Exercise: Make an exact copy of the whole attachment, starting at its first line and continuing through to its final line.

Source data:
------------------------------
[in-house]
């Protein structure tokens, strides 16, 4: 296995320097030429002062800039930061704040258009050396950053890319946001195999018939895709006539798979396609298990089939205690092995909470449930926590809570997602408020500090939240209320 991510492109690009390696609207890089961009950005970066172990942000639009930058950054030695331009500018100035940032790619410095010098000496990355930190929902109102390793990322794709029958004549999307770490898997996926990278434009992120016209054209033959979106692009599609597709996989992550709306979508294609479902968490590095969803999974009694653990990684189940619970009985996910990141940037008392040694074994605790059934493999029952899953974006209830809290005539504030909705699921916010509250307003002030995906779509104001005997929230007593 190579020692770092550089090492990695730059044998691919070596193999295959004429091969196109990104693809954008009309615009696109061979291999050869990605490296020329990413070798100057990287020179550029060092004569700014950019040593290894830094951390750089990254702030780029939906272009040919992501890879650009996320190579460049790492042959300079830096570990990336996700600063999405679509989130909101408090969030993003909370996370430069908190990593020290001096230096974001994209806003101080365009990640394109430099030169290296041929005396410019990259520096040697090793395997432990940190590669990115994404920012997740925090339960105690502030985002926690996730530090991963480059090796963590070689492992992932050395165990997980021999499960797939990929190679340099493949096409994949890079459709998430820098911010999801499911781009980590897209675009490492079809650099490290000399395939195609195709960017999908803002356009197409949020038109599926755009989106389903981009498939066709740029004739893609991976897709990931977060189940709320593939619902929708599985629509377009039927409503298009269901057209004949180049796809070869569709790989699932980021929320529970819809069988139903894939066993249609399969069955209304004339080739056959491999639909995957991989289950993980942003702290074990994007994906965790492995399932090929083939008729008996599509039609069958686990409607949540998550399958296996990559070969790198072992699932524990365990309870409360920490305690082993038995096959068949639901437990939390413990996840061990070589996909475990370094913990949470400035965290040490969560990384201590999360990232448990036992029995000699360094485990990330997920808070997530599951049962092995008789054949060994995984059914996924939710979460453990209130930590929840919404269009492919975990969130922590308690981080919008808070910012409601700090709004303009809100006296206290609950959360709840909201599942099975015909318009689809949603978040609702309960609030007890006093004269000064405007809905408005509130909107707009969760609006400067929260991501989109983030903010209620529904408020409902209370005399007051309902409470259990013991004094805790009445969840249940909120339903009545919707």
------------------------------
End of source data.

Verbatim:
[in-house]
């Protein structure tokens, strides 16, 4: 296995320097030429002062800039930061704040258009050396950053890319946001195999018939895709006539798979396609298990089939205690092995909470449930926590809570997602408020500090939240209320 991510492109690009390696609207890089961009950005970066172990942000639009930058950054030695331009500018100035940032790619410095010098000496990355930190929902109102390793990322794709029958004549999307770490898997996926990278434009992120016209054209033959979106692009599609597709996989992550709306979508294609479902968490590095969803999974009694653990990684189940619970009985996910990141940037008392040694074994605790059934493999029952899953974006209830809290005539504030909705699921916010509250307003002030995906779509104001005997929230007593 190579020692770092550089090492990695730059044998691919070596193999295959004429091969196109990104693809954008009309615009696109061979291999050869990605490296020329990413070798100057990287020179550029060092004569700014950019040593290894830094951390750089990254702030780029939906272009040919992501890879650009996320190579460049790492042959300079830096570990990336996700600063999405679509989130909101408090969030993003909370996370430069908190990593020290001096230096974001994209806003101080365009990640394109430099030169290296041929005396410019990259520096040697090793395997432990940190590669990115994404920012997740925090339960105690502030985002926690996730530090991963480059090796963590070689492992992932050395165990997980021999499960797939990929190679340099493949096409994949890079459709998430820098911010999801499911781009980590897209675009490492079809650099490290000399395939195609195709960017999908803002356009197409949020038109599926755009989106389903981009498939066709740029004739893609991976897709990931977060189940709320593939619902929708599985629509377009039927409503298009269901057209004949180049796809070869569709790989699932980021929320529970819809069988139903894939066993249609399969069955209304004339080739056959491999639909995957991989289950993980942003702290074990994007994906965790492995399932090929083939008729008996599509039609069958686990409607949540998550399958296996990559070969790198072992699932524990365990309870409360920490305690082993038995096959068949639901437990939390413990996840061990070589996909475990370094913990949470400035965290040490969560990384201590999360990232448990036992029995000699360094485990990330997920808070997530599951049962092995008789054949060994995984059914996924939710979460453990209130930590929840919404269009492919975990969130922590308690981080919008808070910012409601700090709004303009809100006296206290609950959360709840909201599942099975015909318009689809949603978040609702309960609030007890006093004269000064405007809905408005509130909107707009969760609006400067929260991501989109983030903010209620529904408020409902209370005399007051309902409470259990013991004094805790009445969840249940909120339903009545919707």